I have done some searches on this topic, and it seems that almost everyone recommend to use a copy of PROD environment to do such tests
For example this answer on SQA: click and also I've reviewed Microsoft's Performance Testing Guidance for Web Applications and some other resources.

and I actually know that testing on scaled down enviroment has a little value.

But in our case this is not an option- our Boss roundly said that we can't afford for a copy of PROD, and we must use much smaller testing environments to do performance tests.

I am looking for an information how to plan and organize such test in a sensible way ? What kind of tests we need to implement ? What data/metric we should collect ? What kind of problems can be/ or cannot be catch by this "reduced" test ?

Our PROD environment consists of 6 application servers, 2 database servers and a few auxiliary servers, the whole system supports about 200-400 simultanous users (on average).
Test environments are much smaller.

  • Why do you (or your boss) think that performance measured in environment significantly different from PROD would be any relevant to results in PROD? IOW: Please try how pretty would be bride in a white dress, and use this blue dress for that. Commented Jun 7, 2016 at 20:59

2 Answers 2


It is obvious that you won't be able to produce high loads on a scaled down environment, however there are few things you still can check:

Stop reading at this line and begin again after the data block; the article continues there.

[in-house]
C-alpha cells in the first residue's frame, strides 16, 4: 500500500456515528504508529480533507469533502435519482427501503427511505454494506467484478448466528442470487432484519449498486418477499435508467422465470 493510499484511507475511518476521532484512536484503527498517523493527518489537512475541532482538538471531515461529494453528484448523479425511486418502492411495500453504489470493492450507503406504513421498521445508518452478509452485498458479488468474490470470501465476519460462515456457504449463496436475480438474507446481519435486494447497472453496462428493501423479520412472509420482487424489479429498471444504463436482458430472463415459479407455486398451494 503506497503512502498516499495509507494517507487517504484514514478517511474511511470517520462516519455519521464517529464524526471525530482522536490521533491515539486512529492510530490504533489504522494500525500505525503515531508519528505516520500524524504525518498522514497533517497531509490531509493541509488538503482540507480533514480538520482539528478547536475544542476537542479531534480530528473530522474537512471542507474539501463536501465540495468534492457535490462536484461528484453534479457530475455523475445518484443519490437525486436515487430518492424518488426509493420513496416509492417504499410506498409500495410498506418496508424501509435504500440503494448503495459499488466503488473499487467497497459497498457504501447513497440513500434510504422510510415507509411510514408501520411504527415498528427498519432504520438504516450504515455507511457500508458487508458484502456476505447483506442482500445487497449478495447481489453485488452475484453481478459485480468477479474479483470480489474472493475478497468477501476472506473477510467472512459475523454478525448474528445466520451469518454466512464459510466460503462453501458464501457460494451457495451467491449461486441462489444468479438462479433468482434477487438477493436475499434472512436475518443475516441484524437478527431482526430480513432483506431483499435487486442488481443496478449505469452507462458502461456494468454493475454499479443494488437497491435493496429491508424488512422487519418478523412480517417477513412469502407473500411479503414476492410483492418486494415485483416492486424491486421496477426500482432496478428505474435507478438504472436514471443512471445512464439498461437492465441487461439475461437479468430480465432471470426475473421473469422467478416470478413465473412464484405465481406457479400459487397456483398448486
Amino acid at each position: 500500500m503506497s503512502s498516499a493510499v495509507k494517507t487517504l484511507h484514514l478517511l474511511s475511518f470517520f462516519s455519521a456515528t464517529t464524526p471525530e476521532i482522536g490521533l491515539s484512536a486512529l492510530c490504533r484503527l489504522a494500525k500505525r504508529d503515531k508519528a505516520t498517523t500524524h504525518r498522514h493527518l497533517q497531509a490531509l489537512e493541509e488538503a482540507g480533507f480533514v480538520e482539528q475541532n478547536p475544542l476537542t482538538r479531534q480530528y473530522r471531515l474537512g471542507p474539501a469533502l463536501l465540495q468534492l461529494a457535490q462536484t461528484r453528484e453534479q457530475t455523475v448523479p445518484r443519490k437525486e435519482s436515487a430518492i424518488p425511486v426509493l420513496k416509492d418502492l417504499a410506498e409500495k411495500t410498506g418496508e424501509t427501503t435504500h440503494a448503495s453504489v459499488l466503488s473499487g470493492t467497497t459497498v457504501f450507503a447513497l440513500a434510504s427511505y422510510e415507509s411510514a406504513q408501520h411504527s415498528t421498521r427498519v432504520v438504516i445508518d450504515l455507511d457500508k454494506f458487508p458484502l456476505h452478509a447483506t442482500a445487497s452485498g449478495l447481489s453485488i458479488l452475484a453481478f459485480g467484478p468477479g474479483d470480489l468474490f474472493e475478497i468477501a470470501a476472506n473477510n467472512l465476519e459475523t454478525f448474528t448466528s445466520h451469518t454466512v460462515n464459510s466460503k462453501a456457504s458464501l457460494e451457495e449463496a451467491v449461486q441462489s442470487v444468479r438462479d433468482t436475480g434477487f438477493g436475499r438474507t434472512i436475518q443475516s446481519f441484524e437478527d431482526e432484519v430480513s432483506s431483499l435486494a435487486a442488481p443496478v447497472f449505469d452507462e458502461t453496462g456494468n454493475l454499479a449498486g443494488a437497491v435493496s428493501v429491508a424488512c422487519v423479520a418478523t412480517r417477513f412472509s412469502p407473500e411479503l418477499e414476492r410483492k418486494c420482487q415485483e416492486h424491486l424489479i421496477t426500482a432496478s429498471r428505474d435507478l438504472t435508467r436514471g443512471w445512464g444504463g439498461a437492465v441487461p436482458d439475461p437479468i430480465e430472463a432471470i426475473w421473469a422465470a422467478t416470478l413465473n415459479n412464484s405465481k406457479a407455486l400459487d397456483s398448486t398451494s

1. Memory leaks. If your application has unclosed streams, unflushed data, memory is allocated but don't freed up, etc. it may run out of memory and it is much easier to detect the trend on a smaller system.
  2. Bad code. You should still be able to run your application under a Profiling Tool telemetry so you could detect the most memory/cpu hungry code bits.
  3. Underlying software configuration issues. You can quite easily test whether i.e. application server and database server are well-configured, as i.e. if application server requests 100 connections and database accepts only 50 the remaining 50 will wait in queue resulting in worse performance while system is idle.

See Performance Testing in a Scaled Down Environment. Part Two: 5 Things You Can Test article for few more suggestions on what you can do, however the best option will be to consider testing on PROD in "dead" time like weekends or nights, if your application assumes such "dead" times.


The sorts of problems you're looking for in a performance test have to do with load, locks, bandwidth usage, response time, and so on. And they don't scale in either direction.

You will find performance problems in the smaller environment that the larger one would never experience, and you'll hit problems in the large environment that the smaller one couldn't find. So you'll end up fixing problems that don't matter, and not finding the ones that do.

I realize this isn't answering the question, but there isn't a good answer to the question.

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